U.S. Joint Fire Science Program

 

Date of this Version

2009

Document Type

Article

Citation

Fire Science Brief, Issue 31, January 2009

Comments

US government work.

Abstract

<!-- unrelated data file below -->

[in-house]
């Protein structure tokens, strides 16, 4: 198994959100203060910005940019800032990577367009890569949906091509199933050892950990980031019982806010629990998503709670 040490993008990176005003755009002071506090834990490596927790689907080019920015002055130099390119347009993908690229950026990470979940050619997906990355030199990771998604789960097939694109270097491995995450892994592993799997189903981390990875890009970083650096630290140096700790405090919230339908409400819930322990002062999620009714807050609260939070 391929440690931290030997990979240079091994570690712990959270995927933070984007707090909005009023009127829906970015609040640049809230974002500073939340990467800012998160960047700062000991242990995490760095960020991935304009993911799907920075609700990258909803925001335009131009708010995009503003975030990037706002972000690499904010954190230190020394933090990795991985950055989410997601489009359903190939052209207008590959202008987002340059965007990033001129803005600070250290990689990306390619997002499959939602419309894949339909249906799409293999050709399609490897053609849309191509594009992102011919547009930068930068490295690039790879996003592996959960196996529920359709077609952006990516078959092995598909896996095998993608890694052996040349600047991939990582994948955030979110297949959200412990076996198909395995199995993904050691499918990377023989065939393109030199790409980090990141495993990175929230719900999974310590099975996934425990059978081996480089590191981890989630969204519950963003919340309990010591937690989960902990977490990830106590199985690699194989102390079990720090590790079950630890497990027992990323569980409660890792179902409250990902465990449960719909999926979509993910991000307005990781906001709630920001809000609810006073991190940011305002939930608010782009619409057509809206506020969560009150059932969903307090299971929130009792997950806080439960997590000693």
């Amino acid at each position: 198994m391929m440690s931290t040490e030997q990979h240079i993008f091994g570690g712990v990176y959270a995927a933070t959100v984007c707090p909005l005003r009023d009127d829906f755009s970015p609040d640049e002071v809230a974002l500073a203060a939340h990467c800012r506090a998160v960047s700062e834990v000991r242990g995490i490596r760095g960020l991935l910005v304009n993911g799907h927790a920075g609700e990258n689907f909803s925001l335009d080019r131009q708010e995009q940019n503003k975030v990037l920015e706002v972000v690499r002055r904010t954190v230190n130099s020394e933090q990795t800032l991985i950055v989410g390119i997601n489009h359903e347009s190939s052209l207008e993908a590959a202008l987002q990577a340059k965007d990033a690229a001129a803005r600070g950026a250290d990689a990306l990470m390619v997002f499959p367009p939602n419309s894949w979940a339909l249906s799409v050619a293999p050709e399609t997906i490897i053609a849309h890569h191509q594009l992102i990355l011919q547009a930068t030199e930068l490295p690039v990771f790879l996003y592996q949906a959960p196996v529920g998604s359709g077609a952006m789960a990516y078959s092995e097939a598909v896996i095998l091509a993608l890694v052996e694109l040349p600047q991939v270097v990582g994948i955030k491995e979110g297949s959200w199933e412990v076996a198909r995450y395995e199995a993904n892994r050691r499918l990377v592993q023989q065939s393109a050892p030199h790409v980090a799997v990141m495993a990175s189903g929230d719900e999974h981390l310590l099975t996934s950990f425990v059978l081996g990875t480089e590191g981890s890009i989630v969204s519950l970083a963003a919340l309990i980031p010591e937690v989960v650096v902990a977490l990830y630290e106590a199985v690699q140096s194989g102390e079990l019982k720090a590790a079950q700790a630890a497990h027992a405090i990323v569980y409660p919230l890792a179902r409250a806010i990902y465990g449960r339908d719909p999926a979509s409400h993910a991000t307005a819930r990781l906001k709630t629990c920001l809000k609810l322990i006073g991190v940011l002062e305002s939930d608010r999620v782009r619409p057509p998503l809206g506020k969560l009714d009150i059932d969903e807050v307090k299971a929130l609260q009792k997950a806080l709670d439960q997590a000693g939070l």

At fi rst glance, it may seem that large diameter ponderosa and Jeffrey pine trees would be well-equipped to handle prescribed fire, especially low-intensity burns. They have thick bark and sturdy root systems, and have been around a long time. However, managers have found these high-value trees often die several years after prescribed burning, and researchers want to know how managers and planners can more readily protect these trees. With years of little to no fire, duff accumulation around many of these trees is unprecedented, and some researchers have proposed that burning this deep duff can increase the risk of death to large trees. Raking the duff away from the trees has been proposed to mitigate this problem, but others have argued that raking can harm the trees. Sharon Hood and her colleagues examined the effects of raking versus prescribed burning on large diameter ponderosa and Jeffrey pine trees. They found that raking takes little time, does no harm, and may help trees exposed to prescribed burns. They also found that raking appeared to protect trees from red turpentine beetle attacks, which in turn, later seemed to protect those trees from attacks by primary bark beetles like Jeffrey and western pine beetles. Raking is an important management option when large, high value ponderosa and Jeffrey pine trees may be at risk in prescribed fires.